What Guthrie does protest, and what prompted him to resurrect his Vietnam-era antidraft hit "Alice's Restaurant" (complete with that subtle-as-a-machine-gun poke at the Army's `Kill! Kill! Kill! KILL!' mentality) is the prepackaged attitude toward the war he feels we've all been forced to adopt. That warm and fuzzy patriotic buzz, all wrapped up in bright yellow ribbons, that everyone from President George Bush to the gang at the office water cooler has made us feel is the only appropriate view to voice.

"The problem we had with Vietnam," says Guthrie, "is that we had a lot of these people in positions of authority telling other people the way they had to feel about the war. And if they didn't feel like they could go along with it, they were told that they were no good. We had people in the antiwar movement that were equally as obnoxious, making the ones who found themselves in that situation feeling like they weren't any good. And I found that attitude as abhorrent as I did the attitude of the president and the prowar people."

The one-sentiment-fits-all attitude we were sold on the Persian Gulf War is but the latest example of the kind of watered-down, nonoffensive, "politically correct" thinking Arlo Guthrie believes is slowly killing off what he calls "the real person."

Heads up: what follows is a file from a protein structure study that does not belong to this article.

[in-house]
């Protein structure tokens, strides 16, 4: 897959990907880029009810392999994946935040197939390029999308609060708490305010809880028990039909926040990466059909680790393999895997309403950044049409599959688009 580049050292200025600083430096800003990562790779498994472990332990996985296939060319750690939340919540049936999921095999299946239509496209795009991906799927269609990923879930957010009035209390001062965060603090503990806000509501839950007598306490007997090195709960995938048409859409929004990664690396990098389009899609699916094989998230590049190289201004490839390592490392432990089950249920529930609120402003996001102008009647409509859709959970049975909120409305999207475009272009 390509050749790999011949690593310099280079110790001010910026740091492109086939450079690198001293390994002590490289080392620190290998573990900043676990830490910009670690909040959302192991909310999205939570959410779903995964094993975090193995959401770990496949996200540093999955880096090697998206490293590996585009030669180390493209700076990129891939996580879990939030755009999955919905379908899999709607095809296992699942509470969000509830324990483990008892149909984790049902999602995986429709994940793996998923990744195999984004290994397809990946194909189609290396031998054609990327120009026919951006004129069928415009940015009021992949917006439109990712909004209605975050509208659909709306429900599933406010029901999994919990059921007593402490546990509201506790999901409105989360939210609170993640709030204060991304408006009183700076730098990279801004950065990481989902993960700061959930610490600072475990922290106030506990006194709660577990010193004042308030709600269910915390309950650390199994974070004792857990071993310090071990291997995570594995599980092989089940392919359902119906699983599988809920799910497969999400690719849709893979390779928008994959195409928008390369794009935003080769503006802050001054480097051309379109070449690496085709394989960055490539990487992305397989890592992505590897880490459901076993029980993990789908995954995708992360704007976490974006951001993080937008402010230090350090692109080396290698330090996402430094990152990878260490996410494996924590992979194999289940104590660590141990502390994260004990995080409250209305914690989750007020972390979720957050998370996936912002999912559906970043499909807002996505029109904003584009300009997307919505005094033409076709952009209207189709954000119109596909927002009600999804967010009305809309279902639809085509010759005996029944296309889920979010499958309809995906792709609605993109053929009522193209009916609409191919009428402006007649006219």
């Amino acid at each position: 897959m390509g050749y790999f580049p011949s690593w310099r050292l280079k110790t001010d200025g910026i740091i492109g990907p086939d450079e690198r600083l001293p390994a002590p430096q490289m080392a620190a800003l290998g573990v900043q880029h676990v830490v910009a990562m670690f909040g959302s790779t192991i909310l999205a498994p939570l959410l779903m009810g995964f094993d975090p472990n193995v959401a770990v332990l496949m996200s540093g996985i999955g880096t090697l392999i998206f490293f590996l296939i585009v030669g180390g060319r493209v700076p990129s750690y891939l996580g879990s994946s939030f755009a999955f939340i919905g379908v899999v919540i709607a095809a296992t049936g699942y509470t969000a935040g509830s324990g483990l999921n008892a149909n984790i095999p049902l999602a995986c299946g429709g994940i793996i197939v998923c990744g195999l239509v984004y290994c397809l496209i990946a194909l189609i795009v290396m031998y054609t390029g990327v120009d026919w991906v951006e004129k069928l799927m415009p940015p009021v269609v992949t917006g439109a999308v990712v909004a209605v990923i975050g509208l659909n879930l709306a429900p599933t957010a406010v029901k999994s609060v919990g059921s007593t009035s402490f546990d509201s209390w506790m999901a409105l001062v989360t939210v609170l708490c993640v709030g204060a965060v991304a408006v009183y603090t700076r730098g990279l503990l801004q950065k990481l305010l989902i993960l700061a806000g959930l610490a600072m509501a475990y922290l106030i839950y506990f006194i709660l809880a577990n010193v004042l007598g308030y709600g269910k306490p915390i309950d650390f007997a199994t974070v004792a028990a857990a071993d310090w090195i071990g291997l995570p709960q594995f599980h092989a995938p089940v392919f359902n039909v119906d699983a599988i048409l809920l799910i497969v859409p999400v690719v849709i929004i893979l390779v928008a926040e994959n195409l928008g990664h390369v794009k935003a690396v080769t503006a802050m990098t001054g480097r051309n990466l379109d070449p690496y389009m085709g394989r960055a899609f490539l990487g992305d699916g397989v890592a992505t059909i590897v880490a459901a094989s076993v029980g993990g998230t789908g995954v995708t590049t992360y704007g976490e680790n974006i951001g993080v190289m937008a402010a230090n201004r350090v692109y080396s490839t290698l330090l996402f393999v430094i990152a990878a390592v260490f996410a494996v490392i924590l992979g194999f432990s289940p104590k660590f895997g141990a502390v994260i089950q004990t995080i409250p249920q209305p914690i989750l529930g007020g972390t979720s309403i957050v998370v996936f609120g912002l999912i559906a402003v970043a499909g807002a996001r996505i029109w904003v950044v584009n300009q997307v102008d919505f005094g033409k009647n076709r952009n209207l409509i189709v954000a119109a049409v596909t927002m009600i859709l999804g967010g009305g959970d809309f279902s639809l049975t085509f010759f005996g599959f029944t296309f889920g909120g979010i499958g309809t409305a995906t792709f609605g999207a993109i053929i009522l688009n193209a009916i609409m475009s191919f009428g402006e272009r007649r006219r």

"Everybody's gotten so cautious," he laments, "about saying anything that might get crushed in an avalanche of disapproving words. A president can't get elected today without sounding so general that he ends up not saying anything. And the same thing's true for the people in Congress, who are masters at taking too long to say nothing."

That cautiousness, says Guthrie, trickles down to the average Joe. People become afraid to show a preference for any person, thing or attitude that doesn't get the stamp of approval in the What's In and What's Out bibles of US, People, Esquire, or Rolling Stone.

"It's almost like they're keeping score," Guthrie says of the self-appointed media tastemakers. "I think sometimes the society and the media and the culture we live in overly glorifies certain attitudes and points of view and overly vilifies others. It doesn't give us room to grow and to change our minds about things. We should be able to make mistakes without being crushed by society, and if we make a right decision, we shouldn't be praised beyond just having had a learning experience. To an extent, we have to learn to be ourselves."

Certainly, Arlo Guthrie has perfected the skill of just being himself. The son of the late, great folk legend Woody Guthrie, Arlo entered the burgeoning Sixties folk-rock scene under the long shadow of the man Bob Dylan had years before cited as his all-time hero. But the young Guthrie took with him some important words of wisdom from his dust bowl dad. "He told me, `It's better to fail at being yourself than to succeed at being anybody else.'"